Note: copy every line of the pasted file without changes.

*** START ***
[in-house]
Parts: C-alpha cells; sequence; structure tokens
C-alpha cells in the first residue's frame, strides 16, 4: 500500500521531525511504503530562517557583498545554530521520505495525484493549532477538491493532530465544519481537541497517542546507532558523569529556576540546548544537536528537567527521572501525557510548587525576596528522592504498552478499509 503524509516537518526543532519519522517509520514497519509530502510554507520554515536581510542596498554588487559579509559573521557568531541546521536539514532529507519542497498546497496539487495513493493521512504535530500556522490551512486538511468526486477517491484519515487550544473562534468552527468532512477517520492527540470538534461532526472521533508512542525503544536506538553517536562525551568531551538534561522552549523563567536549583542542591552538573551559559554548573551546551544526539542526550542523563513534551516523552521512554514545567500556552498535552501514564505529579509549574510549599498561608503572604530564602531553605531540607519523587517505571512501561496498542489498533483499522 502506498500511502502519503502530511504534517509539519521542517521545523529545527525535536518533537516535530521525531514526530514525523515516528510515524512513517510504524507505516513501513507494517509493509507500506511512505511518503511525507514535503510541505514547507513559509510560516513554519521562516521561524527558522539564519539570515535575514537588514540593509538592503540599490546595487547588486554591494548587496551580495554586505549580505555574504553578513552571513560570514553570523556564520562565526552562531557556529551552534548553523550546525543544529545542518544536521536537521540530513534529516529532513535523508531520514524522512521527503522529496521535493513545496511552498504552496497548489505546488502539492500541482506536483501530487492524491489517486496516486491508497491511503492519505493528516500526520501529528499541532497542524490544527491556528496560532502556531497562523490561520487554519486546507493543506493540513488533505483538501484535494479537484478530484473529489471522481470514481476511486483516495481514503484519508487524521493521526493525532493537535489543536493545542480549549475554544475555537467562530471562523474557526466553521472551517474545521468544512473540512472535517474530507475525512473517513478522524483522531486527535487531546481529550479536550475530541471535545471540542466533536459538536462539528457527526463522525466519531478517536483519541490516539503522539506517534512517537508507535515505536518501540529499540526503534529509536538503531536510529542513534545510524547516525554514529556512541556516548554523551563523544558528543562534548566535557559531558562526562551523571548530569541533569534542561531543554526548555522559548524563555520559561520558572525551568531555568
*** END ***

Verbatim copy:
[in-house]
Parts: C-alpha cells; sequence; structure tokens
C-alpha cells in the first residue's frame, strides 16, 4: 500500500521531525511504503530562517557583498545554530521520505495525484493549532477538491493532530465544519481537541497517542546507532558523569529556576540546548544537536528537567527521572501525557510548587525576596528522592504498552478499509 503524509516537518526543532519519522517509520514497519509530502510554507520554515536581510542596498554588487559579509559573521557568531541546521536539514532529507519542497498546497496539487495513493493521512504535530500556522490551512486538511468526486477517491484519515487550544473562534468552527468532512477517520492527540470538534461532526472521533508512542525503544536506538553517536562525551568531551538534561522552549523563567536549583542542591552538573551559559554548573551546551544526539542526550542523563513534551516523552521512554514545567500556552498535552501514564505529579509549574510549599498561608503572604530564602531553605531540607519523587517505571512501561496498542489498533483499522 502506498500511502502519503502530511504534517509539519521542517521545523529545527525535536518533537516535530521525531514526530514525523515516528510515524512513517510504524507505516513501513507494517509493509507500506511512505511518503511525507514535503510541505514547507513559509510560516513554519521562516521561524527558522539564519539570515535575514537588514540593509538592503540599490546595487547588486554591494548587496551580495554586505549580505555574504553578513552571513560570514553570523556564520562565526552562531557556529551552534548553523550546525543544529545542518544536521536537521540530513534529516529532513535523508531520514524522512521527503522529496521535493513545496511552498504552496497548489505546488502539492500541482506536483501530487492524491489517486496516486491508497491511503492519505493528516500526520501529528499541532497542524490544527491556528496560532502556531497562523490561520487554519486546507493543506493540513488533505483538501484535494479537484478530484473529489471522481470514481476511486483516495481514503484519508487524521493521526493525532493537535489543536493545542480549549475554544475555537467562530471562523474557526466553521472551517474545521468544512473540512472535517474530507475525512473517513478522524483522531486527535487531546481529550479536550475530541471535545471540542466533536459538536462539528457527526463522525466519531478517536483519541490516539503522539506517534512517537508507535515505536518501540529499540526503534529509536538503531536510529542513534545510524547516525554514529556512541556516548554523551563523544558528543562534548566535557559531558562526562551523571548530569541533569534542561531543554526548555522559548524563555520559561520558572525551568531555568